However, this poster also successfully creates an aesthetic fitting an electronic music festival. The logo uses two heavily stylized fonts suggesting wires and digital screens, and the motif of a circuit board is repeated below the logo and in the background. Coupled with the “electric” animals traced in light and slowly dissolving into pixels, this poster creates a mood and aesthetic around fantasy and technology.
Coachella – The Importance of Place
The annual poster for Coachella, which takes place in early April of each year, falls somewhere between Made in America and Electric Zoo in terms of design. Originally a simple music festival, Coachella has grown to become a major event for culture and industry. The design of the poster each year has remained remarkably consistent as the scope and the meaning behind the Coachella brand has evolved.
Named for its setting in the Coachella Valley, much of the festival’s identity comes from its location in the mountains east of Los Angeles. For many years, the Coachella poster has essentially been an image of the natural landscape of the Valley with text on top, and this year continues that tradition. The contrast between the dry mountains and the lushness of the field below suggests an oasis, conjuring up ideas of Coachella as an almost magical place. The beauty of the night sky also serves as a perfect background to present the astonishingly large list of musical acts spread across three days. The stars add texture and variety to the background without taking away from readability. Image and text work together to cement the idea that Coachella is a destination worth traveling to, both for the quality of the musical acts and for the beauty of its setting.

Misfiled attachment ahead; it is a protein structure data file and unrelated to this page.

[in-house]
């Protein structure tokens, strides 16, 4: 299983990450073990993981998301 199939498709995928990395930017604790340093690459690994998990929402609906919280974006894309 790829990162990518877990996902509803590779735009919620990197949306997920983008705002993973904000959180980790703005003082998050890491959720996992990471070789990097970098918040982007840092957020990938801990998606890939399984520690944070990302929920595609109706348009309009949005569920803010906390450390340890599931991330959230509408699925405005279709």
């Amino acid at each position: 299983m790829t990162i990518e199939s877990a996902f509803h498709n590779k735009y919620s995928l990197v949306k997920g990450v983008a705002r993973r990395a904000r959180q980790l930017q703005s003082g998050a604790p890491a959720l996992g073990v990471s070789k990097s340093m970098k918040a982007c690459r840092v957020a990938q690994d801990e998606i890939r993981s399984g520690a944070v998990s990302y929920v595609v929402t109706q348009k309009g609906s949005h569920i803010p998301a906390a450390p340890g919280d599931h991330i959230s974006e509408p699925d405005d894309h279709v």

Governors Ball – Overcoming the Challenge of Large Line-ups
Governors Ball, another popular festival in New York City, commissioned three different posters this year – one for each day of the festival. Because the incredibly large list of performers is split up across three days, each individual poster has more room to focus on design and aesthetics. The poster above, which was for the first day of the festival, features a really interesting cartoon-like hand-drawn style, using a limited color palette reminiscent of comics in Sunday newspapers.
FireFly Music Festival – Crowd Sourced Designs
Firefly Music Festival, a massive outdoor camping/music extravaganza, chose their 2015 poster from fan submissions. The image on the left is the poster chosen by the festival organizers, but the poster on the right was also honored as a “Fan Favorite”. Both do a great job utilizing the yellow-green glow of the firefly for which the festival is named.
Tell Us What You Think
Do you have other examples of great poster designs? Tell us about your favorites and what you think makes them great in the comments.